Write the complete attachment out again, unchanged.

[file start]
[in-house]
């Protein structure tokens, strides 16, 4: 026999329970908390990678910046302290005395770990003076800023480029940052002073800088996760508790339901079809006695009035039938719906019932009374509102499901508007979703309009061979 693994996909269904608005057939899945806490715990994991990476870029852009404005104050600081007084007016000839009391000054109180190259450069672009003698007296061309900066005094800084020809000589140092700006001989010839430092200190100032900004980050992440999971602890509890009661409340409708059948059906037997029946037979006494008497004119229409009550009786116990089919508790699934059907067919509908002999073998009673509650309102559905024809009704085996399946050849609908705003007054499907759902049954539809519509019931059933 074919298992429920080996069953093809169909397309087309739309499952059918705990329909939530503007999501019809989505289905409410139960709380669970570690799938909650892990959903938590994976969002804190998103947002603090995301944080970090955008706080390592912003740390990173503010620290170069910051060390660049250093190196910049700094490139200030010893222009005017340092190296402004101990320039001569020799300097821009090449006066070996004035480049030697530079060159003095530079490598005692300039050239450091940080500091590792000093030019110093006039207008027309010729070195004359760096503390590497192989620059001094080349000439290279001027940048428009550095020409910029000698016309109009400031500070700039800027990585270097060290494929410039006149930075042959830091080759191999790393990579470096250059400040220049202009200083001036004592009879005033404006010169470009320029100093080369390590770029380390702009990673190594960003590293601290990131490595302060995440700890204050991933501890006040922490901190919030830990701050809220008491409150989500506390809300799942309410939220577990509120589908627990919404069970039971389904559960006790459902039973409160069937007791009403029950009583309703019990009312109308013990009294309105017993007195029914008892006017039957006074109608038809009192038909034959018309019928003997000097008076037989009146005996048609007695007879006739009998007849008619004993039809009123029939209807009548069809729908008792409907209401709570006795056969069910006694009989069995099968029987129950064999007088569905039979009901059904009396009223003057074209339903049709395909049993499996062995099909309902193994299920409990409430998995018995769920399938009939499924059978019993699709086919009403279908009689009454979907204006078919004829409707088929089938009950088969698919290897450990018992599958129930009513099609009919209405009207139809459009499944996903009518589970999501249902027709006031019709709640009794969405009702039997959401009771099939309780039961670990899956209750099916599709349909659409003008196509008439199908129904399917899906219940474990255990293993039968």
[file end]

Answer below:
[in-house]
């Protein structure tokens, strides 16, 4: 026999329970908390990678910046302290005395770990003076800023480029940052002073800088996760508790339901079809006695009035039938719906019932009374509102499901508007979703309009061979 693994996909269904608005057939899945806490715990994991990476870029852009404005104050600081007084007016000839009391000054109180190259450069672009003698007296061309900066005094800084020809000589140092700006001989010839430092200190100032900004980050992440999971602890509890009661409340409708059948059906037997029946037979006494008497004119229409009550009786116990089919508790699934059907067919509908002999073998009673509650309102559905024809009704085996399946050849609908705003007054499907759902049954539809519509019931059933 074919298992429920080996069953093809169909397309087309739309499952059918705990329909939530503007999501019809989505289905409410139960709380669970570690799938909650892990959903938590994976969002804190998103947002603090995301944080970090955008706080390592912003740390990173503010620290170069910051060390660049250093190196910049700094490139200030010893222009005017340092190296402004101990320039001569020799300097821009090449006066070996004035480049030697530079060159003095530079490598005692300039050239450091940080500091590792000093030019110093006039207008027309010729070195004359760096503390590497192989620059001094080349000439290279001027940048428009550095020409910029000698016309109009400031500070700039800027990585270097060290494929410039006149930075042959830091080759191999790393990579470096250059400040220049202009200083001036004592009879005033404006010169470009320029100093080369390590770029380390702009990673190594960003590293601290990131490595302060995440700890204050991933501890006040922490901190919030830990701050809220008491409150989500506390809300799942309410939220577990509120589908627990919404069970039971389904559960006790459902039973409160069937007791009403029950009583309703019990009312109308013990009294309105017993007195029914008892006017039957006074109608038809009192038909034959018309019928003997000097008076037989009146005996048609007695007879006739009998007849008619004993039809009123029939209807009548069809729908008792409907209401709570006795056969069910006694009989069995099968029987129950064999007088569905039979009901059904009396009223003057074209339903049709395909049993499996062995099909309902193994299920409990409430998995018995769920399938009939499924059978019993699709086919009403279908009689009454979907204006078919004829409707088929089938009950088969698919290897450990018992599958129930009513099609009919209405009207139809459009499944996903009518589970999501249902027709006031019709709640009794969405009702039997959401009771099939309780039961670990899956209750099916599709349909659409003008196509008439199908129904399917899906219940474990255990293993039968």